OHA Director Allen sets deadlines for actions to resolve state hospital capacity crisis
Oregon Health Authority Director Patrick Allen notified Governor Kate Brown of deadlines he has imposed for state hospital and behavioral health system leaders to address the capacity crisis at the Oregon State Hospital, due to the increasing number of patients sent to the hospital by local courts under “aid and assist” orders.
Since 2012 patients admitted to Oregon State Hospital under an “aid and assist” order by courts have more than doubled. Patients under “aid and assist” orders are defendants facing criminal charges who are unable to participate in their trial due to a mental illness. Under state law, county and municipal courts commit defendants to the state hospital (or to community treatment) so they can become “restored to competency,” or well enough to “aid and assist” in their own defense. Currently there are more than 260 patients at Oregon State Hospital who were admitted under “aid and assist” orders. Patients under “aid and assist” orders now account for more than four in 10 state hospital patients.
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There are approximately 40 people waiting for admission because the hospital is at the maximum capacity at which it can be safely managed for patients and staff. As a result of this capacity crisis, many of “aid and assist” defendants are not being admitted to the hospital within a required seven-day period. On June 4 a Washington County court held the state in contempt for not meeting the seven-day requirement for four “aid and assist” admissions.
State hospital and behavioral health leaders have been acting to alleviate patient population pressure at Oregon State Hospital due to the rapidly escalating number of patients sent to the hospital by local courts under “aid and assist” orders. Today’s directive sets deadlines to:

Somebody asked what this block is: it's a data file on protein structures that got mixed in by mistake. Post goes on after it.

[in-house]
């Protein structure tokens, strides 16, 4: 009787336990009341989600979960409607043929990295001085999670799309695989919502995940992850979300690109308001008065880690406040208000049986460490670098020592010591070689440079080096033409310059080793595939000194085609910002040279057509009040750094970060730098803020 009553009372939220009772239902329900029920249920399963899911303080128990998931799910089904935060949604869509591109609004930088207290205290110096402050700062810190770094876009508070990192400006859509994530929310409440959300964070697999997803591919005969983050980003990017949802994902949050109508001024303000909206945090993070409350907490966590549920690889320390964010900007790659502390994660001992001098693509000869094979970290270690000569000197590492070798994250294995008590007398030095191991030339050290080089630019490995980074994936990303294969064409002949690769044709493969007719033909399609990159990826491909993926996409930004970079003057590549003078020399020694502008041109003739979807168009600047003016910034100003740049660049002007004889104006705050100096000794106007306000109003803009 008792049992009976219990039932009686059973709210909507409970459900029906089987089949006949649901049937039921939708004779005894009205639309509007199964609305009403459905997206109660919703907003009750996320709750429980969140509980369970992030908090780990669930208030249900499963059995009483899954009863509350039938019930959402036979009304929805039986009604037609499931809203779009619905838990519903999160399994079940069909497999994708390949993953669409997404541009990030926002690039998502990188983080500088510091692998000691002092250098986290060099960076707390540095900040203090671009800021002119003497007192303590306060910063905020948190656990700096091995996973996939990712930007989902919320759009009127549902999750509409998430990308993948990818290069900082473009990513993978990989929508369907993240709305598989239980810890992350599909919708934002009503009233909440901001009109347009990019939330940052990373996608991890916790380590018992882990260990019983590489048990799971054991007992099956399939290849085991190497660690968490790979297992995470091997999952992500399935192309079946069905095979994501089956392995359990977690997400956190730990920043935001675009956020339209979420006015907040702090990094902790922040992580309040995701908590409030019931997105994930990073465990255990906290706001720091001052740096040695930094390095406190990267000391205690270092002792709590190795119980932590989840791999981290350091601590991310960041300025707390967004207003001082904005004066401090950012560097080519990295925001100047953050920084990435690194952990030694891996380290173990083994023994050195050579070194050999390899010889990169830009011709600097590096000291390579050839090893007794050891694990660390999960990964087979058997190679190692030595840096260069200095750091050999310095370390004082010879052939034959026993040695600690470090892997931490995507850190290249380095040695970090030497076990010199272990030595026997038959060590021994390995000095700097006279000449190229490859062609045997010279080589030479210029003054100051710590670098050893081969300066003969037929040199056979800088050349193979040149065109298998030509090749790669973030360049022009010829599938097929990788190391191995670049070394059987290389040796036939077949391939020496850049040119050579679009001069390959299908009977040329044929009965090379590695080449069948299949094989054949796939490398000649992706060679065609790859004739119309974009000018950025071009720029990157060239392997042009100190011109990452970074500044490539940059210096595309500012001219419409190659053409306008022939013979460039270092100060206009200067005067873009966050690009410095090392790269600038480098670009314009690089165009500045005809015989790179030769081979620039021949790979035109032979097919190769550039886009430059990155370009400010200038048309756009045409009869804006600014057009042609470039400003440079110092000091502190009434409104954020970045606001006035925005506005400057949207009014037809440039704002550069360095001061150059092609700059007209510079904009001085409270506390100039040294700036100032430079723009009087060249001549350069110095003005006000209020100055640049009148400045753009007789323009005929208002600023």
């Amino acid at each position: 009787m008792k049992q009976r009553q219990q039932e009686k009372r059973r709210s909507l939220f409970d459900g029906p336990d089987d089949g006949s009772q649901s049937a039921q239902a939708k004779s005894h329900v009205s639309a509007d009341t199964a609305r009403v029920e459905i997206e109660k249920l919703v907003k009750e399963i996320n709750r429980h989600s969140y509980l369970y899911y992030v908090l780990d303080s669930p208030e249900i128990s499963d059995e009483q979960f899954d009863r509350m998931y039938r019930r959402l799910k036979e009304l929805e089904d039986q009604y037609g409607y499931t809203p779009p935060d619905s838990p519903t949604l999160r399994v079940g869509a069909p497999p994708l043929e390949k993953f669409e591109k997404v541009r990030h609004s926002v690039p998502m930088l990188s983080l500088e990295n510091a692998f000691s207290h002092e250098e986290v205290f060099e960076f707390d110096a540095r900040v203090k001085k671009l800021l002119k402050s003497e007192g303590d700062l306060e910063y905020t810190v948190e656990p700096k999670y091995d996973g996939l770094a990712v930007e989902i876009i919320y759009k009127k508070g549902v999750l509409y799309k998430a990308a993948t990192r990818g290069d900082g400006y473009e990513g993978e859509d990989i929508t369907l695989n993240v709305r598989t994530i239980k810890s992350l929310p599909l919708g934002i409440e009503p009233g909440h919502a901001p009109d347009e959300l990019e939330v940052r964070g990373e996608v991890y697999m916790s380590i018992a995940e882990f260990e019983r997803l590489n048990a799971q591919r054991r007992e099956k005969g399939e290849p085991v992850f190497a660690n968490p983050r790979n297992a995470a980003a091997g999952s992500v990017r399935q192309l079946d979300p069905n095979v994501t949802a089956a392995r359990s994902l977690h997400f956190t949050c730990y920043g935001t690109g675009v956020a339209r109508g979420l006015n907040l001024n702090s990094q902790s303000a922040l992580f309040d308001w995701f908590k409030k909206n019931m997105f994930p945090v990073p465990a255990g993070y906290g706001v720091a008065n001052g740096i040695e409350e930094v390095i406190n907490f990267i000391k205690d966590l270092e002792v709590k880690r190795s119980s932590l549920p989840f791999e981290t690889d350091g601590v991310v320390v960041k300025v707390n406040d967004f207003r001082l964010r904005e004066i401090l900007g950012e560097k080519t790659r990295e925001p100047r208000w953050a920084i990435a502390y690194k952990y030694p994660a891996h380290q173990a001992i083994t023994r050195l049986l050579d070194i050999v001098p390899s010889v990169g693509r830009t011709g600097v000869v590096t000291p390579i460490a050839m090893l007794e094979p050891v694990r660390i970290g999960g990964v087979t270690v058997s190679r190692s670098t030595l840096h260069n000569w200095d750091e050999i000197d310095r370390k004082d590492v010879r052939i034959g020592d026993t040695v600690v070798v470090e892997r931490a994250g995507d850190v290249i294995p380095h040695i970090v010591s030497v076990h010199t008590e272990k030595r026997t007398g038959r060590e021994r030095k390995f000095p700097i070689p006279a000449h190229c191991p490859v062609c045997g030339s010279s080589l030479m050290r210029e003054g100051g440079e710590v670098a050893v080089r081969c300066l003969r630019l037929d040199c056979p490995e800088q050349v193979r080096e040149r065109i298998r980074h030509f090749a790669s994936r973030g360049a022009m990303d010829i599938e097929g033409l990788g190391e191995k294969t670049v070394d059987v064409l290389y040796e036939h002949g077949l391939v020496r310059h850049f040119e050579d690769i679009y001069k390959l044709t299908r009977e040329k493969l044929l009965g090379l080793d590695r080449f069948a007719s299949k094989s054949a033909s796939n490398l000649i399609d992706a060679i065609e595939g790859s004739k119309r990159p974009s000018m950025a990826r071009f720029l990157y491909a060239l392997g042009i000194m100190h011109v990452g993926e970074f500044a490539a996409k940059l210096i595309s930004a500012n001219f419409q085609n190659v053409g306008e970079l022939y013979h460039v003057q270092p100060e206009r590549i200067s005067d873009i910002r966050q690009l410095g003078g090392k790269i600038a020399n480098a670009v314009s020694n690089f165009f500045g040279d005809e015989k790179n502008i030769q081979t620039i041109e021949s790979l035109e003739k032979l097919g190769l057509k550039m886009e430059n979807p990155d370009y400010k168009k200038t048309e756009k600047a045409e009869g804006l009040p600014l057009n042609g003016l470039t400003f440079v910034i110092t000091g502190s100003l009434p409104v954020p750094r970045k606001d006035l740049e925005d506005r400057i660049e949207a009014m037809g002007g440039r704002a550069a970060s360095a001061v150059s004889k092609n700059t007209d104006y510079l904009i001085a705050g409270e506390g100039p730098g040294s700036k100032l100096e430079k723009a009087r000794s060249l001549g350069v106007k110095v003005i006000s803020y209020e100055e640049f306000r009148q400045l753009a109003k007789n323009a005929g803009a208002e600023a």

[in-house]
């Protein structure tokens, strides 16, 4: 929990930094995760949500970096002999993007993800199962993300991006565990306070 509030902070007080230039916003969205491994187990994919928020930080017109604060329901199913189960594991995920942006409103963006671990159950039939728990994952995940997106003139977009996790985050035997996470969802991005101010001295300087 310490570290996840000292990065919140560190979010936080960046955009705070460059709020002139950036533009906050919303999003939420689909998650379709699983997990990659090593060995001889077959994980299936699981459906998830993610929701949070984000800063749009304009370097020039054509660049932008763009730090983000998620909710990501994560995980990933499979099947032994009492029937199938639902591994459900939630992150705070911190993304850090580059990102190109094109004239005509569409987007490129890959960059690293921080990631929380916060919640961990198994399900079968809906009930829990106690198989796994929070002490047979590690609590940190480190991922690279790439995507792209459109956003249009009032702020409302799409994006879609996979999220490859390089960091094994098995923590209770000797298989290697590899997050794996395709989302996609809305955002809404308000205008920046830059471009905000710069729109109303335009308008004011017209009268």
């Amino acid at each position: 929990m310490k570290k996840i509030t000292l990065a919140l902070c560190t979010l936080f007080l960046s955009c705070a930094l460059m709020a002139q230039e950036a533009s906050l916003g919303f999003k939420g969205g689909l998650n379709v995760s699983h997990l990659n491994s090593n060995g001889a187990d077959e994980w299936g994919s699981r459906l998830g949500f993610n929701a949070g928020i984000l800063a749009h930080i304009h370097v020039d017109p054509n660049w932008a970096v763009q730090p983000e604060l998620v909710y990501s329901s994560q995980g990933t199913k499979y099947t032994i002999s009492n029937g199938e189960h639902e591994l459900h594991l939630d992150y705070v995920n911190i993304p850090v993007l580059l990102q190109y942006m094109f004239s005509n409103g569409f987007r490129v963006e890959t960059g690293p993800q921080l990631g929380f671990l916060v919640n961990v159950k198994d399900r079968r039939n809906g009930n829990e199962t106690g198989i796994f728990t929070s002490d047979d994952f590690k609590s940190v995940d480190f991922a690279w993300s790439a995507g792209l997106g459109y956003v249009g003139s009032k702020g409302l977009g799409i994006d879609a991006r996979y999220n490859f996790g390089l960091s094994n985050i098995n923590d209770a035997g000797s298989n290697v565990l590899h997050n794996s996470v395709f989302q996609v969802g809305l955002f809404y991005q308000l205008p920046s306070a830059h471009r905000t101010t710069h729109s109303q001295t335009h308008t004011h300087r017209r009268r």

- Reduce the wait time for people under “aid and assist” orders to be admitted to Oregon State Hospital.
- Ensure counties are rapidly transitioning patients back to community treatment for restoration services when they have been stabilized and no longer need hospital-level care, which will reduce the length of stay for current patients under “aid and assist” orders and free up beds for new admissions.
- Increase community services in counties for those who do not need hospital-level care, to divert them from the hospital.
“The state hospital cannot solve this capacity crisis on its own,” Director Allen said. “We look forward to working with legislators and local leaders to adopt more effective solutions that prevent people with mental illness from being arrested, keep them out of jail, divert patients who don’t need acute treatment from the state hospital and offer them housing and treatment in their communities.”
Under Allen’s directive, state hospital and behavioral health leaders will expedite work underway to stem the crisis within imminent and specific deadlines. Leaders will complete the tasks and provide a complete report on their progress by August 9.
This press released was produced by the Oregon Health Authority.